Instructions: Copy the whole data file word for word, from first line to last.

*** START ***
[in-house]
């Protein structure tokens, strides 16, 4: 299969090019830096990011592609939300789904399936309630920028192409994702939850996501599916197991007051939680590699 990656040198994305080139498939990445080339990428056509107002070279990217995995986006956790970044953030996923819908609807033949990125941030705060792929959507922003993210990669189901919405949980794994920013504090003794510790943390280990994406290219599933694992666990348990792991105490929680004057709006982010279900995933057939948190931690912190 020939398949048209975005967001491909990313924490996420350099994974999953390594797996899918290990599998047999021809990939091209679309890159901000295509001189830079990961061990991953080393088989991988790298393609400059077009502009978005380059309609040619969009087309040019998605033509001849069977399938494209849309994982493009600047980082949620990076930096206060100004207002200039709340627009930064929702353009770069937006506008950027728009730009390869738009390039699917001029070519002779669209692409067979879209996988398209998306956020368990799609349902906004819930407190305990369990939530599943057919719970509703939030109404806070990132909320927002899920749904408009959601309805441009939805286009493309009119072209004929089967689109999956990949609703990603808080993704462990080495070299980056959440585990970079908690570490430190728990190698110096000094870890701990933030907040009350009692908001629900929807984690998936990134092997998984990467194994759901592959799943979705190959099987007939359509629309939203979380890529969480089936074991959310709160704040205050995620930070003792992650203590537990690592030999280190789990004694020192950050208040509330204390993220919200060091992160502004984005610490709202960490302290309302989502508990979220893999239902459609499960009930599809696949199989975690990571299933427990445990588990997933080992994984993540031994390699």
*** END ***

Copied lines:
[in-house]
């Protein structure tokens, strides 16, 4: 299969090019830096990011592609939300789904399936309630920028192409994702939850996501599916197991007051939680590699 990656040198994305080139498939990445080339990428056509107002070279990217995995986006956790970044953030996923819908609807033949990125941030705060792929959507922003993210990669189901919405949980794994920013504090003794510790943390280990994406290219599933694992666990348990792991105490929680004057709006982010279900995933057939948190931690912190 020939398949048209975005967001491909990313924490996420350099994974999953390594797996899918290990599998047999021809990939091209679309890159901000295509001189830079990961061990991953080393088989991988790298393609400059077009502009978005380059309609040619969009087309040019998605033509001849069977399938494209849309994982493009600047980082949620990076930096206060100004207002200039709340627009930064929702353009770069937006506008950027728009730009390869738009390039699917001029070519002779669209692409067979879209996988398209998306956020368990799609349902906004819930407190305990369990939530599943057919719970509703939030109404806070990132909320927002899920749904408009959601309805441009939805286009493309009119072209004929089967689109999956990949609703990603808080993704462990080495070299980056959440585990970079908690570490430190728990190698110096000094870890701990933030907040009350009692908001629900929807984690998936990134092997998984990467194994759901592959799943979705190959099987007939359509629309939203979380890529969480089936074991959310709160704040205050995620930070003792992650203590537990690592030999280190789990004694020192950050208040509330204390993220919200060091992160502004984005610490709202960490302290309302989502508990979220893999239902459609499960009930599809696949199989975690990571299933427990445990588990997933080992994984993540031994390699």